This is an interesting looking tree. It is also the best introduction I can think of on the topic of architectural criticism. My thoughts on this are scattered, so pay attention to the picture of the tree, frozen in time, with a backdrop of perfectly blue sky, and pause to appreciate that absent a really bad series of events this image will be preserved by Google for eternity.
Criticism is the most important part of the architectural design process. The harshest critiques must come from the designer most responsible for producing the images and other documents that translate the effort into a built project. The designer must also seek out criticism from others during all points of the design process, because an individual cannot know everything about a particular problem and the insights of peers and passersby always have the potential to enrich the work. The designer needs occasional solitary moments, but must resist extending these periods and run the risk of alienating the work from the broader society.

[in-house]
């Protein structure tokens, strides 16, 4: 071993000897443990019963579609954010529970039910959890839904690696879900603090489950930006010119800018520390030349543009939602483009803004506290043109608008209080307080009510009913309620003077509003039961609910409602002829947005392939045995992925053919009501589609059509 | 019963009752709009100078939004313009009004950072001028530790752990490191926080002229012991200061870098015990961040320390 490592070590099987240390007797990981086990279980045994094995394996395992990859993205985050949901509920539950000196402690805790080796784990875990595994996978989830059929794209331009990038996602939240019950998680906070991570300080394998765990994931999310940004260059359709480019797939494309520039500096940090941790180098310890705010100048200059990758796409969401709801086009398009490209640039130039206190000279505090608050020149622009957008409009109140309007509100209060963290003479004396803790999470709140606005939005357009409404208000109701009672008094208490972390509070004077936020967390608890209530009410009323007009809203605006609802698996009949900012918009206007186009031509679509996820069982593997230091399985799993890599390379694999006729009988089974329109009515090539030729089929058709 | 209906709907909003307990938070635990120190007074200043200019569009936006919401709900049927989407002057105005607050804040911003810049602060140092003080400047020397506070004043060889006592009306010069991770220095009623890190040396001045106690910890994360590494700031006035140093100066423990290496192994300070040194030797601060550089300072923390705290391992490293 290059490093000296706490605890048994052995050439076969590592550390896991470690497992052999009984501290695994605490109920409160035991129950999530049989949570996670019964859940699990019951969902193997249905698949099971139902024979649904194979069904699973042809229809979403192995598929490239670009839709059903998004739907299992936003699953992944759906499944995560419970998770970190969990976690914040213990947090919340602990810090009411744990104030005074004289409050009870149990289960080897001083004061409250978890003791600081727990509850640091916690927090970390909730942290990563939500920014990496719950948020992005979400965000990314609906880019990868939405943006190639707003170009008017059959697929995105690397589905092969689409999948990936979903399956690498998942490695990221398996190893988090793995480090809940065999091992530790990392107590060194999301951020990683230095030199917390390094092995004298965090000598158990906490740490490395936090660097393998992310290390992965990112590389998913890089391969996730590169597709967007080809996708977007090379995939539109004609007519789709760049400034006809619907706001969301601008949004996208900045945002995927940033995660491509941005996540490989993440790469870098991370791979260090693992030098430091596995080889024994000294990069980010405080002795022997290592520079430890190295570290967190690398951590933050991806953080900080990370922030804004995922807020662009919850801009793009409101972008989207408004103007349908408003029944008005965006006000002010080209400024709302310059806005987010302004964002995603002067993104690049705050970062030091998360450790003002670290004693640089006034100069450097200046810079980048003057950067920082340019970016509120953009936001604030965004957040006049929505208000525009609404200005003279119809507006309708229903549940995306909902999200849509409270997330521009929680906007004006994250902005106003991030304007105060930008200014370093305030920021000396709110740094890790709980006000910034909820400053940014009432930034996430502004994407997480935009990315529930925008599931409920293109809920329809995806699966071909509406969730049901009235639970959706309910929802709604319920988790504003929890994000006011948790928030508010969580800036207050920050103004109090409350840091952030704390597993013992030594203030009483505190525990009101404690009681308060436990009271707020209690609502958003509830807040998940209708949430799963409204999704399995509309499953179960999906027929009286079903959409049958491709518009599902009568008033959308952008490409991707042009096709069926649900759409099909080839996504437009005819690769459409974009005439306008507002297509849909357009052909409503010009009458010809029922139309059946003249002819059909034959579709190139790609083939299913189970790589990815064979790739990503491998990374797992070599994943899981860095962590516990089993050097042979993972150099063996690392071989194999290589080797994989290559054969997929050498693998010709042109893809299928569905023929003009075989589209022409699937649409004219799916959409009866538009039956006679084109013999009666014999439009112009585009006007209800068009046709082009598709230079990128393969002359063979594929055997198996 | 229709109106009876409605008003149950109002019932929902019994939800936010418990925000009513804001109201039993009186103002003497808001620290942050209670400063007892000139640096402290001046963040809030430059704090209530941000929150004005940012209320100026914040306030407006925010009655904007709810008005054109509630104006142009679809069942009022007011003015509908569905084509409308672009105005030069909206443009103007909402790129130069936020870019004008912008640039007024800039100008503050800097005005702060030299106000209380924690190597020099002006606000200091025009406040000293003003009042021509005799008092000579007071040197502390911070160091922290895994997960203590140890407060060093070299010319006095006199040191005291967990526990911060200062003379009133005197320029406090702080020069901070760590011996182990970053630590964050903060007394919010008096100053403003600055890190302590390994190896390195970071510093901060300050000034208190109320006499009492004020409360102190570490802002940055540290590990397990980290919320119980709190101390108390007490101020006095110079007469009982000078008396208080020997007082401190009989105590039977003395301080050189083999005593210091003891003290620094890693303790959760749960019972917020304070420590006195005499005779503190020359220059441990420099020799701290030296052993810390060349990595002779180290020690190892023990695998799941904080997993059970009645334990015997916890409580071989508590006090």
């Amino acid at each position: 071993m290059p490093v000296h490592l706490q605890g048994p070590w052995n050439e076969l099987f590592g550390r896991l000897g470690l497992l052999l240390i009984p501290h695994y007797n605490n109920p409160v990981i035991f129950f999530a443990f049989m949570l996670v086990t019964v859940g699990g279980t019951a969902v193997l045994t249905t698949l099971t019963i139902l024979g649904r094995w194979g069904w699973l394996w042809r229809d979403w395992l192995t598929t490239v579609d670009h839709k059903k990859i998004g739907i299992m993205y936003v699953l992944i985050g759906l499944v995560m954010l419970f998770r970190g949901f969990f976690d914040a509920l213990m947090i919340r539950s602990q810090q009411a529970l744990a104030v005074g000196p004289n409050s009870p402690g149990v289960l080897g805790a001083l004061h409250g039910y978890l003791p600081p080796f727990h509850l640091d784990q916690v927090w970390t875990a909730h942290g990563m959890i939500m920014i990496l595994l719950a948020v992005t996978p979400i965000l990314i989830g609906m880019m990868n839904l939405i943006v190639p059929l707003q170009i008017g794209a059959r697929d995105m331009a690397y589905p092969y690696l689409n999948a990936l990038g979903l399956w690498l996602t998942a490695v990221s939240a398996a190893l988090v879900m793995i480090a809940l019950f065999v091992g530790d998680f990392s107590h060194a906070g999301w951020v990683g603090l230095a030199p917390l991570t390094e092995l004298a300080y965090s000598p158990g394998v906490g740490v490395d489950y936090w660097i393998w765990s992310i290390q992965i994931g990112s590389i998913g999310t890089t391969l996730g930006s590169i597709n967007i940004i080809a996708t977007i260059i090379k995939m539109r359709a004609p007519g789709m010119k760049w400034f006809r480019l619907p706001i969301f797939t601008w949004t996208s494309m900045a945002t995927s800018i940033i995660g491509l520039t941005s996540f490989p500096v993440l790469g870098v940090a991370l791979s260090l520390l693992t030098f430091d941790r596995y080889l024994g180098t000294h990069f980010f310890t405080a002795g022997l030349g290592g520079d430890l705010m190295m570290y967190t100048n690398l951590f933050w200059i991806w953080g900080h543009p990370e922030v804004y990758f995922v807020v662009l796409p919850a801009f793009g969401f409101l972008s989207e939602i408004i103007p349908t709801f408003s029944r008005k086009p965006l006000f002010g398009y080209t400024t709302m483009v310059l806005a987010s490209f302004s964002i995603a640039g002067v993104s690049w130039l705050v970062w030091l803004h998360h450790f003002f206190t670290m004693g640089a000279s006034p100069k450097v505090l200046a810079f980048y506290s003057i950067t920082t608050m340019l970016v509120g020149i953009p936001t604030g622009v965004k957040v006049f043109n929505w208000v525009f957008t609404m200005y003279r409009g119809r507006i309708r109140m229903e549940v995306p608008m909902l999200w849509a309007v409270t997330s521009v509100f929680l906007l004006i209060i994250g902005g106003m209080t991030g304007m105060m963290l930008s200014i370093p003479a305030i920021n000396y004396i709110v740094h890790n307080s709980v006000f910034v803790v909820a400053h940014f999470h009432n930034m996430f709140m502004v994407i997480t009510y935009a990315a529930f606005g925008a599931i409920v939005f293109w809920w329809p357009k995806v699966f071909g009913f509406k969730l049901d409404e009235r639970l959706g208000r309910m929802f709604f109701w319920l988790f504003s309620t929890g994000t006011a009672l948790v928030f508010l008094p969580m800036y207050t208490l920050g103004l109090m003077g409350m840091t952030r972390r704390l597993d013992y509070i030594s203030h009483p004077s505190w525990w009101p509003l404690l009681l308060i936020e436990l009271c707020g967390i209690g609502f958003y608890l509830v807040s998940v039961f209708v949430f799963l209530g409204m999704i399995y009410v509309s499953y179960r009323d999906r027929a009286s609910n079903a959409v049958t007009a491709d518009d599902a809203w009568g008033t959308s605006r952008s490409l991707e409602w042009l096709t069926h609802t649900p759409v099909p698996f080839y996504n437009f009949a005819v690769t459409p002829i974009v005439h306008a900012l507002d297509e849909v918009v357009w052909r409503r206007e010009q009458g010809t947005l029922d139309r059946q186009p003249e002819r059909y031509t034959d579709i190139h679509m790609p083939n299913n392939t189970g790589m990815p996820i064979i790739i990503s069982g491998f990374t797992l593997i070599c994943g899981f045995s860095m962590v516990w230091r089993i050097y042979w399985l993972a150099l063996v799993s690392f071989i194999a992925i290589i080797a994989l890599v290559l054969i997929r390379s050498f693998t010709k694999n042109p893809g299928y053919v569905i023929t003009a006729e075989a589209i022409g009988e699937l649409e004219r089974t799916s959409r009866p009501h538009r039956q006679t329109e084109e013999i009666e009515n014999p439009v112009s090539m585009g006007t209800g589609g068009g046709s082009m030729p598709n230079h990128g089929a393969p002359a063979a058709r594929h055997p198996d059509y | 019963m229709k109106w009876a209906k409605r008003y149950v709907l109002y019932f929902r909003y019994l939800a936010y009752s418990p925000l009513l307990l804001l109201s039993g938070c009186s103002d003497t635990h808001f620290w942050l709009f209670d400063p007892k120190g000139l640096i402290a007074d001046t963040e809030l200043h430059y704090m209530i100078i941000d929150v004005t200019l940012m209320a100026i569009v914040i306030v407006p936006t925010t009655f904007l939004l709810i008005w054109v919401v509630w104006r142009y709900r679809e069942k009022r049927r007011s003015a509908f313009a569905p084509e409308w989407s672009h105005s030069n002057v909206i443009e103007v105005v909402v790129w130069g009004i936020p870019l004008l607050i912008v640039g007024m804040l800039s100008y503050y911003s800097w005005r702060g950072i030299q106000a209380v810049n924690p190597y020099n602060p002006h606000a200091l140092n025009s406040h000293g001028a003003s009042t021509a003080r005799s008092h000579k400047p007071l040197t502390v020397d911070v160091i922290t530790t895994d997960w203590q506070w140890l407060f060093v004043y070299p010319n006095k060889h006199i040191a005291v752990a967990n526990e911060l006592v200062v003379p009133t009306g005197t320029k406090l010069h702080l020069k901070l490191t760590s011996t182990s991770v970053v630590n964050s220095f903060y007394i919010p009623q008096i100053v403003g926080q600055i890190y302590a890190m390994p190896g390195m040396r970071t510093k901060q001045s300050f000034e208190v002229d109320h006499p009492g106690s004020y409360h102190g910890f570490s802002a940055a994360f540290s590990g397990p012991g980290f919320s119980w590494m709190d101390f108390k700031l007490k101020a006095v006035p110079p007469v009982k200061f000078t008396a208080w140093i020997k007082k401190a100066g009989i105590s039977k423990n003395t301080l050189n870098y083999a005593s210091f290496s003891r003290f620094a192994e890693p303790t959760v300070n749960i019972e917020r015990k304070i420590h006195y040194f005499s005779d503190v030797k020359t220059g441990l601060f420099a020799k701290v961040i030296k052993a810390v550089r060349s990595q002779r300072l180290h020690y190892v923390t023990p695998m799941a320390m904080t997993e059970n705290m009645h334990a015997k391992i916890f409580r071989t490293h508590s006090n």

Architectural criticism, in the popular press, always amounts to closing the barn door after the horse has run off. "Only time will tell" is the most valuable statement the post-facto critic can make after reviewing or experiencing a work of architecture. "People will grow to love it" is the stupidest thing than can be said by a critic or apologist after some ghastly, overwrought and ego driven design is foisted off as a great work. At any point in time, the architecture is subject to a "taste test"--the initial impression of a new user--which is the most honest and effective assessment of the value of the work at hand. The user may experience a feeling, or combination of feelings, some contradictory, ranging from delight, awe, annoyance, indifference, and contempt. The reaction of indifference and contempt are legitimate and represent a failing on the part of the architect to design the building well. No excuses should be made for the education, cultural background, age or gender of the user. Their feelings, sensual and unexplainable, are a legitimate judgment.